Brittany Maynard and the right to die with dignity

This undated file photo provided by the Maynard family shows Brittany Maynard. (Maynard Family/AP)
This undated file photo provided by the Maynard family shows Brittany Maynard.

This week marks the 20th anniversary of the passage of the first Death with Dignity legislation in the United States. On November 8, 1994, Oregon voters approved a ballot initiative permitting some terminally ill individuals to request and receive a prescription medication to hasten their death -- a new and untested policy idea viewed by some as a compassionate response to suffering and by others as anathema.

The 20th anniversary of Oregon’s radical approach to providing a mechanism for people to control the timing and manner of their deaths is not the reason for the current heightened level of public interest. Rather, it is the compelling and heartbreaking story of one woman, Brittany Maynard, and her public journey through her final days.

Like the media landscape today, during the early 1990s when Oregon’s new law was being formulated, the issue of Death with Dignity was featured frequently in the media: People were fixated with Jack Kevorkian who drove around America proclaiming his activities in helping people die, the Hemlock Society boasted 50,000 members, and the groundbreaking book describing a method for hastening one’s own death, "Final Exit," was at the top of many bestseller lists. Death with Dignity appeared to be the new, compelling social issue of the decade.

After the law passed in Oregon, though, public attention quickly faded. Oregonians waged war against the legal, religious and political forces trying to nullify their new law, but the nation did not appear to rally behind the effort. Aside from coverage of Jack Kevorkian’s increasingly odd antics, media attention waned.

Interestingly, though, support for the concept of Death with Dignity remained high among all Americans with the Gallup Poll showing public approval ranging from 64%-75% in the years between 1993 and 2014.

Oregon prevailed against legislative and legal challenges, culminating in a victory at the US Supreme Court in 2006. Subsequently, four other states adopted some form of Death with Dignity, either through the ballot initiative process (Washington), the state legislature (Vermont) or court decision (Montana and New Mexico).

By 2007, too, a study in the peer-reviewed Journal of Medical Ethics drew conclusions about Oregon’s law, reporting, “no evidence of heightened risk for the elderly, women, the uninsured, people with low educational status, the poor, the physically disabled or chronically ill, minors, people with psychiatric illnesses including depression, or racial or ethnic minorities, compared with background populations.” Oregon’s law had quietly moved from experimental policy to established law.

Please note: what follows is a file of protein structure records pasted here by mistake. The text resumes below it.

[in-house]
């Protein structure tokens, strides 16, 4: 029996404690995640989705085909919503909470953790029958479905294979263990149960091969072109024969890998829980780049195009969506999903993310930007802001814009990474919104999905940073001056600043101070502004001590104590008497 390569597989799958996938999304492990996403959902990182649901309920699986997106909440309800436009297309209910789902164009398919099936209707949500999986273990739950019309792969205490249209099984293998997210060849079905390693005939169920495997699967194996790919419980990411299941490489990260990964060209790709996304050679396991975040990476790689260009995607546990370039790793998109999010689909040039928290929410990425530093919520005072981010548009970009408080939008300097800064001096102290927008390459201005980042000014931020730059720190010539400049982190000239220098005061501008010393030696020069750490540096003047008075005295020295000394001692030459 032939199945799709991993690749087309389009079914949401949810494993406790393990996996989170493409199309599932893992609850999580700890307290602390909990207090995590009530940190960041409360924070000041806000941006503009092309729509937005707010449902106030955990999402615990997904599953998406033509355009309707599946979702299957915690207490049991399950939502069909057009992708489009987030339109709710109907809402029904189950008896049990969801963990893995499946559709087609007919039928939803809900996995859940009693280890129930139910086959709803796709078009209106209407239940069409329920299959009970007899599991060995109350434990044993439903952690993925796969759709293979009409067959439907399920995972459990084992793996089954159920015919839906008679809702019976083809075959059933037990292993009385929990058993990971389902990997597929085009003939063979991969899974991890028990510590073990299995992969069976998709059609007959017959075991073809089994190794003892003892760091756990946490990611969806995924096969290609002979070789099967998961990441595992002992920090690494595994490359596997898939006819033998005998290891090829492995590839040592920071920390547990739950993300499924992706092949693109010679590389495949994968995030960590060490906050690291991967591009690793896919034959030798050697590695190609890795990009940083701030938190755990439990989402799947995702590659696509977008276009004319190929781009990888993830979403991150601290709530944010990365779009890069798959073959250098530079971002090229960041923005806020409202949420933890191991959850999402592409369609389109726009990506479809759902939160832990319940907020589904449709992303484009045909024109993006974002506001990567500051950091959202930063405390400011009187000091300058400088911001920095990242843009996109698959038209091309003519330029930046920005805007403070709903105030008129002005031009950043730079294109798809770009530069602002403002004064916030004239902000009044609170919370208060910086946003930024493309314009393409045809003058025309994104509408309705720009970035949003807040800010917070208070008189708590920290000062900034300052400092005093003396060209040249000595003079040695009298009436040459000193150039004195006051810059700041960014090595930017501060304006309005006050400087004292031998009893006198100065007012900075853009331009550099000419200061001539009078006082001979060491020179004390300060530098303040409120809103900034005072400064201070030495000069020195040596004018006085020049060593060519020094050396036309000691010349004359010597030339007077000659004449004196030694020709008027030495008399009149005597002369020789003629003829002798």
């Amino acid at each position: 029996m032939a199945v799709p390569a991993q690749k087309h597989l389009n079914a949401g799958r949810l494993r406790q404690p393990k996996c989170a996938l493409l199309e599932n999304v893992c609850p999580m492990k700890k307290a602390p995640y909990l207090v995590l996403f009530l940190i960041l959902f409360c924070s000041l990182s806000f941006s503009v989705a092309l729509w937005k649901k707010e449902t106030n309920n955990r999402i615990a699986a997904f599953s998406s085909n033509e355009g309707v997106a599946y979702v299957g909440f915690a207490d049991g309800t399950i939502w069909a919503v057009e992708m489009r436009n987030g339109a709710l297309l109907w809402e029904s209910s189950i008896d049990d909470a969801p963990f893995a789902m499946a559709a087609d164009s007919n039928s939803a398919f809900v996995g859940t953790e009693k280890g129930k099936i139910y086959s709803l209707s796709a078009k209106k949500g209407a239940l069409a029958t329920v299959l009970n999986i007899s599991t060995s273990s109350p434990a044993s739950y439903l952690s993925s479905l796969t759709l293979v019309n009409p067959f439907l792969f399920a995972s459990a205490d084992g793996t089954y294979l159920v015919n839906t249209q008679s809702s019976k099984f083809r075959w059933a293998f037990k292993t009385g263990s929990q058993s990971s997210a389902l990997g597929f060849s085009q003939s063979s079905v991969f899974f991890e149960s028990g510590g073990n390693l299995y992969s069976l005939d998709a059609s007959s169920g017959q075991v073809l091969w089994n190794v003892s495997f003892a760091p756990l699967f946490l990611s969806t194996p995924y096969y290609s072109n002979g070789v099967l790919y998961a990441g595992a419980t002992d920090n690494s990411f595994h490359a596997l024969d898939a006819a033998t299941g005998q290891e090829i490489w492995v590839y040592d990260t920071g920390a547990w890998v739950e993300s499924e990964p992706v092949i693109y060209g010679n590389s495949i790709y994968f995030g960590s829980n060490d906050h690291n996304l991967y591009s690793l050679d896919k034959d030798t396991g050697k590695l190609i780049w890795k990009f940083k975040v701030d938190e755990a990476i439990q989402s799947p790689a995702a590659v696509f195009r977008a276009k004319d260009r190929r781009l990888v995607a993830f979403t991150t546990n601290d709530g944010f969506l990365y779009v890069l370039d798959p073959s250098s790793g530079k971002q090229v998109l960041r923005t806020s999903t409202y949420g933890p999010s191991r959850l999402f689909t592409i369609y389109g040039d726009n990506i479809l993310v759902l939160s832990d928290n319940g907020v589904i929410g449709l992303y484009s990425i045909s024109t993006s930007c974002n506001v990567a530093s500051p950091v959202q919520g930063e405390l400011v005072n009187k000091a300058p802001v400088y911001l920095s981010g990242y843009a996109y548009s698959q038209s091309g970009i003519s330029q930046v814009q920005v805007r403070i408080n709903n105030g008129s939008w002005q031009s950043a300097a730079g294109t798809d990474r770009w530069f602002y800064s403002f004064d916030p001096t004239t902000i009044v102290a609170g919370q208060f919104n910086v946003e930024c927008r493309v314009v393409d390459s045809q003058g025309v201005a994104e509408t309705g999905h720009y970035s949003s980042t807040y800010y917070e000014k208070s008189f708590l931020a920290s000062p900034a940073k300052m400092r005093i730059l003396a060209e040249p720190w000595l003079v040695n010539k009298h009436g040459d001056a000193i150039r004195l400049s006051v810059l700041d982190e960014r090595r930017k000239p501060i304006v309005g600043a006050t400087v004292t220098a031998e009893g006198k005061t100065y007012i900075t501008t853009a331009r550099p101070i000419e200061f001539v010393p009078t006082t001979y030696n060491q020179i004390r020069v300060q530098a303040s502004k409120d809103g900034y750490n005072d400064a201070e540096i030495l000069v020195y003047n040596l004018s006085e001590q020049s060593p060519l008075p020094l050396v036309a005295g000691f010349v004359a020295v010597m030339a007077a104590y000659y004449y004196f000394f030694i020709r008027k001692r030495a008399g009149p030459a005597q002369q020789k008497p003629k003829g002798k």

Brittany Maynard’s aggressive cancer thrust the issue back into public discourse. Her face was suddenly everywhere: on the cover of magazines, in newscasts, in social media feeds, and her story was heartbreaking. Diagnosed with an aggressive and terminal brain cancer at 29, she used Oregon’s law to end her life this month. She was forced to move her family from California to Oregon because California did not have a similar law, and people were outraged at the demands on this young family. The American public was engaged again.

Related: Death With Dignity advocate Brittany Maynard dies in Oregon

Her crusade to draw attention to the Death with Dignity movement was successful in large part because she represented everything the Death with Dignity movement lacked. She was a story, not a data point in a state-sanctioned report. She was a terminally ill patient talking about her own illness, not a physician like Jack Kevorkian. She was young and newly married, seemingly poised to launch into family life, and she looked unlike any stereotype of a dying person. She reminded all Americans young and old, without saying it directly, that death could happen to them.

She also managed to debunk myths about Death with Dignity which lingered through two decades: that the Death with Dignity process is a rush to suicide (Maynard articulated her desire to live, demonstrating in the end that her choice of timing was related to the debilitating symptoms she was experiencing and not a preconceived death wish) and those who qualify for the law are isolated, single, and depressed (she was none of those things).

As the next legislative session begins in January, Death with Dignity policy reform discussions are likely in states across New England and the East Coast; New Jersey, Connecticut, Massachusetts, and New Hampshire all appear poised to initiate a Death with Dignity policy reform agenda, as they have done in the recent past. Similarly, there is talk about legislative proposals in California and Nevada. With the newly-engaged public, it seems likely that many new states will finally offer the Death with Dignity option to terminally ill individuals.

Peg Sandeen, PhD, MSW, is the executive director of the Death with Dignity National Center and an instructor at Portland State University School of Social Work.